Whether you’re thinking about selling your home, borrowing from your home equity, or canceling private mortgage insurance (PMI), it’s worth considering how to increase home value for an appraisal.
While you can’t control every aspect of how your home is valued, properly preparing for a home appraisal can assist in making sure credit is given where due.
If you’re selling your home to a buyer prequalified for a home loan, it’s important to prepare for the appraisal. This step will be required before closing to determine the amount of money a lender is willing to provide.
Home values across the nation recently increased an average of 19% in a single year and are expected to rise an additional 5.7% in 2022. This may encourage homeowners to put a portion of their equity gains toward a remodeling project in the near future, but they’ll need an appraisal to obtain a home equity loan or take out a home equity line of credit (HELOC).
Let’s take a closer look at what you can do to increase your home’s appraised value, including light-lift projects as well as larger investments.
Start with a free online home value estimate
An easy step to take before an official appraisal is to look up your home’s estimated value using a free online home valuation tool like HomeLight’s Home Value Estimator (HVE).
Our HVE combs public data including tax records and assessments and pulls recent sales records for other properties in your neighborhood. Using a short questionnaire, we also factor in specifics about your home such as the property type and described condition.
Input your address, and we’ll provide you with a preliminary home value estimate in under two minutes. Although it’s not a substitute for an appraisal, an online home value estimator is a helpful starting point to orient yourself in the appraisal process.
|Option to increase value for appraisal||Estimated value added in 2022*|
|Add curb appeal||$12,000|
|Install new garage door||$2,800|
|Paint home exterior||$7,600|
|Update kitchen (midrange)||$18,900|
|Update bathrooms (midrange)||$14,700|
|Make minor repairs as needed||Reduces appraisal report value deductions|
Sources: HomeLight’s Top Agent Insights Report for New Year 2022, Remodeling Magazine 2021 Cost vs. Value Report
*The value of these improvements can depend on your individual property, location, and other factors. These estimates are not a guarantee of appraised value and have been collected for educational purposes only.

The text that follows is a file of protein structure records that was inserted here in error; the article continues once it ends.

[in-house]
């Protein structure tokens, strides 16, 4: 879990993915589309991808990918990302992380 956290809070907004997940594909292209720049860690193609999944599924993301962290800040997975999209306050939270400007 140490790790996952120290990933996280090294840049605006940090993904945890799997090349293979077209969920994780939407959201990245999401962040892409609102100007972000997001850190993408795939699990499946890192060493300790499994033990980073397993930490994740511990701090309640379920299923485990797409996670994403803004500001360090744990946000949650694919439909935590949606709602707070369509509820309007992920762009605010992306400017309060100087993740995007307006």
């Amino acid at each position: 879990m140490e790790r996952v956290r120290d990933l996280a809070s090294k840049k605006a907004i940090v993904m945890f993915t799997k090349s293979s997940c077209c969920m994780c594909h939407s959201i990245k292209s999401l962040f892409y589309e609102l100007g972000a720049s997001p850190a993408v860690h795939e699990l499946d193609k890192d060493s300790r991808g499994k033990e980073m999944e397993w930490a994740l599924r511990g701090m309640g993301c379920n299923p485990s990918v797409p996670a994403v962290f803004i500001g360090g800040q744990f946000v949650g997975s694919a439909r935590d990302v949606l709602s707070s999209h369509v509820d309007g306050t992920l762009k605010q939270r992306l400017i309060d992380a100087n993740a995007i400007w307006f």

Want to increase value before the appraisal? Avoid these mistakes
What you perceive to be the value of a home upgrade and how an appraiser values the same improvement can be starkly different. While you may love the look of crown molding in every room of your home, for example, the cost of that addition likely won’t transfer into your home’s appraised value. The same goes for a high-end kitchen remodel or converting a garage into a living space.
“It’s not so much that it’s not worth it, the problem is an appraisal has only so many line items to it, so with that you can’t itemize each individual aspect,” says Jason Axtell, a Certified Residential Appraiser and owner of Home Valuation Services of Arizona, which serves Maricopa and parts of Pinal county in Arizona.
Don’t invest in anything that might be considered personal property
When appraising a house, appraisers cannot account for personal property. This is considered anything that can technically be moved, including sheds and above-ground spas.
“Unless it’s a permanent fixture that’s tied down to a concrete slab or something like that, then it’s moveable and can be considered personal property,” Axtell says.
Don’t add anything that’s highly unusual for the neighborhood
If you’re the only person in your neighborhood to have a putting green and Olympic-sized pool in your backyard, then you probably won’t see the full value of those improvements reflected in your appraisal.
“If it’s not typical for the neighborhood, I’m not going to give you credit for it,” Axtell says. “Sure, you want the return on the investment, but you’re not going to typically see that in an appraisal report.”
List of upgrades to increase appraisal
Increasing a home’s appraisal value doesn’t always require a great deal of time and money. In fact, investing in big expensive improvements usually won’t recoup your spend dollar for dollar. Instead, focus on some of these distinct tasks that are known to carry weight with appraisers and typically have a positive ROI.
Exterior improvements to increase home value for appraisal
Basic yard care
Though it’s not at the top of their list, curb appeal does play a role in how an appraiser values a home. Their job is to look at the overall condition and quality of the house as well as the property. Tidy up the grounds, remove any dead trees, repair walkways, and seal driveways.